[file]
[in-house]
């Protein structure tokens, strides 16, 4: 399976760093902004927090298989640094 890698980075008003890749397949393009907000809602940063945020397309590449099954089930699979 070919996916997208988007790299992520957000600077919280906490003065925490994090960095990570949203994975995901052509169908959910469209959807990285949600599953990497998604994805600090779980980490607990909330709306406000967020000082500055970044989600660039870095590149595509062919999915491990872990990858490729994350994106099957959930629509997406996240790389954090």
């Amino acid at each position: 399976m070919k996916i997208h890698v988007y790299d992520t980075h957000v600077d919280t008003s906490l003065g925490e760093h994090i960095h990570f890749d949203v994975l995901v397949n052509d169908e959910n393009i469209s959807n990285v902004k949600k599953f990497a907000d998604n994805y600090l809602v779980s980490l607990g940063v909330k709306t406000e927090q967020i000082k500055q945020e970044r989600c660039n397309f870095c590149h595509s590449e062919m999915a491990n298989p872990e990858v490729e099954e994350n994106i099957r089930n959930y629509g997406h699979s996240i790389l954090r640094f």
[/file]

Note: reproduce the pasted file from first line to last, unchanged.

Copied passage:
[in-house]
């Protein structure tokens, strides 16, 4: 399976760093902004927090298989640094 890698980075008003890749397949393009907000809602940063945020397309590449099954089930699979 070919996916997208988007790299992520957000600077919280906490003065925490994090960095990570949203994975995901052509169908959910469209959807990285949600599953990497998604994805600090779980980490607990909330709306406000967020000082500055970044989600660039870095590149595509062919999915491990872990990858490729994350994106099957959930629509997406996240790389954090």
């Amino acid at each position: 399976m070919k996916i997208h890698v988007y790299d992520t980075h957000v600077d919280t008003s906490l003065g925490e760093h994090i960095h990570f890749d949203v994975l995901v397949n052509d169908e959910n393009i469209s959807n990285v902004k949600k599953f990497a907000d998604n994805y600090l809602v779980s980490l607990g940063v909330k709306t406000e927090q967020i000082k500055q945020e970044r989600c660039n397309f870095c590149h595509s590449e062919m999915a491990n298989p872990e990858v490729e099954e994350n994106i099957r089930n959930y629509g997406h699979s996240i790389l954090r640094f």